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ReverseMode AD in a Functional Framework: Lambda the Ultimate Backpropagator
"... We show that reversemode AD (Automatic Differentiation)—a generalized gradientcalculation operator—can be incorporated as a firstclass function in an augmented lambda calculus, and therefore into a functionalprogramming language. Closure is achieved, in that the new operator can be applied to an ..."
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We show that reversemode AD (Automatic Differentiation)—a generalized gradientcalculation operator—can be incorporated as a firstclass function in an augmented lambda calculus, and therefore into a functionalprogramming language. Closure is achieved, in that the new operator can be applied to any expression in the augmented language, yielding an expression in that language. This requires the resolution of two major technical issues: (a) how to transform nested lambda expressions, including those with freevariable references, and (b) how to support self application of the AD machinery. AD transformations preserve certain complexity properties, among them that the reverse phase of the reversemode AD transformation of a function have the same temporal complexity as the original untransformed function. Firstclass unrestricted AD operators increase the expressive power available to the numeric programmer, and may have significant practical implications for the construction of numeric software that is robust, modular, concise, correct, and efficient.
Nonstandard Interpretations of Probabilistic Programs for Efficient Inference
"... Probabilistic programming languages allow modelers to specify a stochastic process using syntax that resembles modern programming languages. Because the program is in machinereadable format, a variety of techniques from compiler design and program analysis can be used to examine the structure of th ..."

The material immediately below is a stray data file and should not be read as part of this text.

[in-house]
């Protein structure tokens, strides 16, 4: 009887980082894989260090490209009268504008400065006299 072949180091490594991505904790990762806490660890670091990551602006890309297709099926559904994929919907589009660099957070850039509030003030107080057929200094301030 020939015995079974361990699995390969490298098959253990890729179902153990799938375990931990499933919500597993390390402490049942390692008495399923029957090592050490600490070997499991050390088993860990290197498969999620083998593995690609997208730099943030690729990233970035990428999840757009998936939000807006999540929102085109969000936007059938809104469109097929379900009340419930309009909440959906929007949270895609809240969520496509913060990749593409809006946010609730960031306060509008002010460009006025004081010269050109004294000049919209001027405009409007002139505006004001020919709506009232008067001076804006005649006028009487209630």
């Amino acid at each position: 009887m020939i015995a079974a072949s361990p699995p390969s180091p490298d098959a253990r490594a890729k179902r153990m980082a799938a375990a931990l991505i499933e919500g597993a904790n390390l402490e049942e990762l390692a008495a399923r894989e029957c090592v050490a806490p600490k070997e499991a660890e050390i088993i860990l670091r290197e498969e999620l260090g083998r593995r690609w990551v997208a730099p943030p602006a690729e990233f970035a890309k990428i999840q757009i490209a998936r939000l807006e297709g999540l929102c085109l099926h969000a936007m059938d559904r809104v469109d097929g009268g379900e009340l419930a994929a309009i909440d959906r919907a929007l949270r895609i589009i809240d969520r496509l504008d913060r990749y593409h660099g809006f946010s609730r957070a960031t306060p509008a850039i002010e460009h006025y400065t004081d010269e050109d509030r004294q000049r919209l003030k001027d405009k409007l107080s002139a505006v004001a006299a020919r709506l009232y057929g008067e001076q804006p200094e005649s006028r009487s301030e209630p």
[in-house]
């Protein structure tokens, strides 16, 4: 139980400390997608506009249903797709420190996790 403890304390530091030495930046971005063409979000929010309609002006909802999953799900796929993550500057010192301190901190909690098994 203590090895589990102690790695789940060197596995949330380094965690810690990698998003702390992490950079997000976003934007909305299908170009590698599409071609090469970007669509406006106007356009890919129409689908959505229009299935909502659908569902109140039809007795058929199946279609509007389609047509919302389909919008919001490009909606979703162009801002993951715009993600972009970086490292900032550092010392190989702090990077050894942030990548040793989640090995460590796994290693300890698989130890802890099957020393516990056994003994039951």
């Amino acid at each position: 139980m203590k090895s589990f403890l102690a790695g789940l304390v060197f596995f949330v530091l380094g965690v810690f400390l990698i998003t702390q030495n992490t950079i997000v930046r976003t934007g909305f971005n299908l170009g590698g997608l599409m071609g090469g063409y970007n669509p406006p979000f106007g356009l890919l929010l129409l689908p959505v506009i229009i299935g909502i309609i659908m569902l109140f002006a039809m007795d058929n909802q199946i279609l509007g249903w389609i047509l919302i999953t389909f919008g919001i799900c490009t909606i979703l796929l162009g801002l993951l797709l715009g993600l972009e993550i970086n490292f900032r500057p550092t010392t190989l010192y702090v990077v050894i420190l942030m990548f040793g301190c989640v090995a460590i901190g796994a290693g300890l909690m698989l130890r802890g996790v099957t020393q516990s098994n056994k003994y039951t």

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Probabilistic programming languages allow modelers to specify a stochastic process using syntax that resembles modern programming languages. Because the program is in machinereadable format, a variety of techniques from compiler design and program analysis can be used to examine the structure of the distribution represented by the probabilistic program. We show how nonstandard interpretations of probabilistic programs can be used to craft efficient inference algorithms: information about the structure of a distribution (such as gradients or dependencies) is generated as a monadlike side computation while executing the program. These interpretations can be easily coded using specialpurpose objects and operator overloading. We implement two examples of nonstandard interpretations in two different languages, and use them as building blocks to construct inference algorithms: automatic differentiation, which enables gradient based methods, and provenance tracking, which enables efficient construction of global proposals. 1